Nonetheless, for the most part, this is a tough piece of music for the average listener—or really any listener. A musician friend who was present asked: “how would you know if he hit a wrong note?” I responded: “he played the wrong notes well.” The “wrong” notes were of course written by MacMillan. Thibaudet’s playing was never in doubt, as his mastery was apparent, particularly in the glittering third movement. Nevertheless, this is not a Concerto to which I would be naturally drawn back, except for the transfixing Transfiguration scene, which I would like to hear more than once again.

After intermission, Urbanski offered his countryman Lutosławski’s Concerto for Orchestra, composed in 1954, a decade after Bartok’s better-known piece by the same name. This is such a fine piece of music that it can come close to keeping company with Bartók’s masterpiece. I thought that the opening of the first movement, after a few thumps on the timpani, could have used just a bit more grip and strength, but everything was crystal clear, as the theme was passed from the cellos to the violas, to the violins and, then, to the woodwinds. The second entry of the theme strengthened, with the Stravinskian rhythms punched out nicely, and with a chugging ostinato in the cellos. The third entry and following development were done with real muscle and conviction, which showed that Urbanski had been thoughtfully planning this build up from the beginning.When they got the theme, the woodwinds danced with and around each other, with playing that was delectable.

The second movement begins with music that sounds as if Mendelssohn met Bartók in Poland. There is a Mendelsohnian fleetness in the skittering strings, as well as some Bartókian crepuscular murmurings in the upper registers of the violins. This part of the movement is designated Capriccio notturno and earns its title in this thoroughly delightful music. Double bass pianissimo pizzicato playing opens the final movement. As its name would suggest, the Concerto gives each section of the orchestra an opportunity to shine, and this was the turn of the double basses. And shine they did. Urbanski then layered in each part of the orchestra seamlessly and generated some wonderfully propulsive playing, at one point seeming to give an imitation of a toreador with his full body gestures. I don’t mean to suggest mere theatrics on his part; the orchestra responded vigorously because it clearly understood what he wished to convey. I will make sure to be in the audience when this young man returns to Washington.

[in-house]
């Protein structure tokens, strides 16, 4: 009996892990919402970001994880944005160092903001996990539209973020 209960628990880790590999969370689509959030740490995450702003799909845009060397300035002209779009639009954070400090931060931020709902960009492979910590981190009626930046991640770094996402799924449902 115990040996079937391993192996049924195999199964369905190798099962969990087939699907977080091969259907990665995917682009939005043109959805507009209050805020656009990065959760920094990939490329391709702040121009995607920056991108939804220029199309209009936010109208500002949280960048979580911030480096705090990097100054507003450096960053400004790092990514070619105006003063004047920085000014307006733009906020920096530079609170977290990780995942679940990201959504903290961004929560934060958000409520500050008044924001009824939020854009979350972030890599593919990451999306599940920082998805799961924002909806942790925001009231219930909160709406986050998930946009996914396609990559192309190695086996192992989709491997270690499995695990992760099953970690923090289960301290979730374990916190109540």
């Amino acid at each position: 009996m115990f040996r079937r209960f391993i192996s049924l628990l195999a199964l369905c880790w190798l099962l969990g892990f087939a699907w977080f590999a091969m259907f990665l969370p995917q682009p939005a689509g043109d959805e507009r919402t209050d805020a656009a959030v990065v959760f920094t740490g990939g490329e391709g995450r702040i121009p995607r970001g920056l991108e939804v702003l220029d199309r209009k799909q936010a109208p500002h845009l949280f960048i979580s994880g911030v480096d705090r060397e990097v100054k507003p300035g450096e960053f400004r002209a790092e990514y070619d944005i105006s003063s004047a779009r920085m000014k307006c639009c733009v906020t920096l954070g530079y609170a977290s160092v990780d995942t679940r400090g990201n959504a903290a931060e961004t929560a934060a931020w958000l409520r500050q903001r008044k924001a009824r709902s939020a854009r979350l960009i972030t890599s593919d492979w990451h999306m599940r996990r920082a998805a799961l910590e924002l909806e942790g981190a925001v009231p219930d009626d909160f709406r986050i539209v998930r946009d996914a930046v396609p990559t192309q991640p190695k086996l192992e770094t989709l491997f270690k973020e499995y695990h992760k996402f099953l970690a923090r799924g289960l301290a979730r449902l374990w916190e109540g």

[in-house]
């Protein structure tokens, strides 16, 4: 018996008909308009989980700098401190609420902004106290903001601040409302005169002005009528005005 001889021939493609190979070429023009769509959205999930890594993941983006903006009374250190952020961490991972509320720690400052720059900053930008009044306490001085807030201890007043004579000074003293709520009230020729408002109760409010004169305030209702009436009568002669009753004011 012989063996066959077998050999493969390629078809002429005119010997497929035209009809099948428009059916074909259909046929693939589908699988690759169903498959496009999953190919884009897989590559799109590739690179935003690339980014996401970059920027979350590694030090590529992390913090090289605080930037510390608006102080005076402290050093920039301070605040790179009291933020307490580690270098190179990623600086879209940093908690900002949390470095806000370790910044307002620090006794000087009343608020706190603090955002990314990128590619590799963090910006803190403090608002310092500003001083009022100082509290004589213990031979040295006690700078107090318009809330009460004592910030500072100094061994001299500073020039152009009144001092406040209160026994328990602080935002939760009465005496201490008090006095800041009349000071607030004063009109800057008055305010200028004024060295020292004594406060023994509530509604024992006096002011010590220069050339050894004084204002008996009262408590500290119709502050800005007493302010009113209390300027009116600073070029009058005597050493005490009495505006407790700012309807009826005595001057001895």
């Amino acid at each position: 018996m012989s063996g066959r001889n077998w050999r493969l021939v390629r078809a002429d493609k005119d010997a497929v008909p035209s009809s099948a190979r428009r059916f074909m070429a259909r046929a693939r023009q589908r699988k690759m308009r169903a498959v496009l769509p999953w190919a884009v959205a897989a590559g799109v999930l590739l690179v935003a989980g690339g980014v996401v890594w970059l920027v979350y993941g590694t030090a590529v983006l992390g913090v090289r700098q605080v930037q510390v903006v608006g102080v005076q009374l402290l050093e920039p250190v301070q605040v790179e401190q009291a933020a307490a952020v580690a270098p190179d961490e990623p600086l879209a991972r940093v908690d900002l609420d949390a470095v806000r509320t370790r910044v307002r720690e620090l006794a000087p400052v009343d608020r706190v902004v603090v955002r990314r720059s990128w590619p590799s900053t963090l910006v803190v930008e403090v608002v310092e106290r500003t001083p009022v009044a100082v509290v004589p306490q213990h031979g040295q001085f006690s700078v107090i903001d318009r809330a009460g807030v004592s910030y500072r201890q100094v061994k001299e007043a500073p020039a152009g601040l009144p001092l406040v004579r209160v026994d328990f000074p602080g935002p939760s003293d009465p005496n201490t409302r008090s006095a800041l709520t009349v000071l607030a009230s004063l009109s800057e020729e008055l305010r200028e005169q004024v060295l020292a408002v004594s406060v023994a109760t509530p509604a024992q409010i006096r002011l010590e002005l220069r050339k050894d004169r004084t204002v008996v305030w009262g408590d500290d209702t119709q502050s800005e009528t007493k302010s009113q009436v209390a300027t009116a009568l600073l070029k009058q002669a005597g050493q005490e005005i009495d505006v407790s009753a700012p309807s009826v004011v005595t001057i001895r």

I have to confess that I only knew the Concerto for Orchestra from recordings, including one by the conductor who gave the work’s premier, Witold Rowicki. As much as I liked the work, Urbanski’s and the NSO’s exciting performance has raised it in my estimation. I think I now love it. The NSO proved how much it had to show off (did I forget to mention how good the string section was throughout, to say nothing of the timpani?), and Urbanski knew how to let them do it, and more.

The program, with the Saint-Saens’s substituted for the MacMillan, will be repeated on Friday, June 21, and Saturday, June 22. Anyone in the Washington environs should know that the Lutosławski particularly is a performance not to be missed.

Robert R. Reilly